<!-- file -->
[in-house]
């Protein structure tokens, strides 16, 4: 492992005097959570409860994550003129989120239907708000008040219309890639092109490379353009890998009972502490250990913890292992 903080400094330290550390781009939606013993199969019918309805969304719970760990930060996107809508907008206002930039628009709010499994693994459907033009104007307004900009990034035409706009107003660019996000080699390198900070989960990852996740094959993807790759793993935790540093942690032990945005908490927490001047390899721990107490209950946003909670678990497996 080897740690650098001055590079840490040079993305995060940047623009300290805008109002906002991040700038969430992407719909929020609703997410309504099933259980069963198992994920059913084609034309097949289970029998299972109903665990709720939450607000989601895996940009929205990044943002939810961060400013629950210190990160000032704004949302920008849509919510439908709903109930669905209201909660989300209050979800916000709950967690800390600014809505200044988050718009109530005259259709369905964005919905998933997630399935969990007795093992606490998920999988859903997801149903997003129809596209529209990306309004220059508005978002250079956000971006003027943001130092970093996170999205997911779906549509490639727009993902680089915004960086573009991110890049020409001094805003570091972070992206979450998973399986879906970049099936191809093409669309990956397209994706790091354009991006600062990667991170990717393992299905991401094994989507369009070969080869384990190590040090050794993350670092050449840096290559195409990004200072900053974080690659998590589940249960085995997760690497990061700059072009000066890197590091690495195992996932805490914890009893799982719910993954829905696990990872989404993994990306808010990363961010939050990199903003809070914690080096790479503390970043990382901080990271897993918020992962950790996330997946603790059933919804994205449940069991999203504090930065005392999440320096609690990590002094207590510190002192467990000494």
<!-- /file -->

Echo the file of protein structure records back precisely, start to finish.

[in-house]
């Protein structure tokens, strides 16, 4: 492992005097959570409860994550003129989120239907708000008040219309890639092109490379353009890998009972502490250990913890292992 903080400094330290550390781009939606013993199969019918309805969304719970760990930060996107809508907008206002930039628009709010499994693994459907033009104007307004900009990034035409706009107003660019996000080699390198900070989960990852996740094959993807790759793993935790540093942690032990945005908490927490001047390899721990107490209950946003909670678990497996 080897740690650098001055590079840490040079993305995060940047623009300290805008109002906002991040700038969430992407719909929020609703997410309504099933259980069963198992994920059913084609034309097949289970029998299972109903665990709720939450607000989601895996940009929205990044943002939810961060400013629950210190990160000032704004949302920008849509919510439908709903109930669905209201909660989300209050979800916000709950967690800390600014809505200044988050718009109530005259259709369905964005919905998933997630399935969990007795093992606490998920999988859903997801149903997003129809596209529209990306309004220059508005978002250079956000971006003027943001130092970093996170999205997911779906549509490639727009993902680089915004960086573009991110890049020409001094805003570091972070992206979450998973399986879906970049099936191809093409669309990956397209994706790091354009991006600062990667991170990717393992299905991401094994989507369009070969080869384990190590040090050794993350670092050449840096290559195409990004200072900053974080690659998590589940249960085995997760690497990061700059072009000066890197590091690495195992996932805490914890009893799982719910993954829905696990990872989404993994990306808010990363961010939050990199903003809070914690080096790479503390970043990382901080990271897993918020992962950790996330997946603790059933919804994205449940069991999203504090930065005392999440320096609690990590002094207590510190002192467990000494």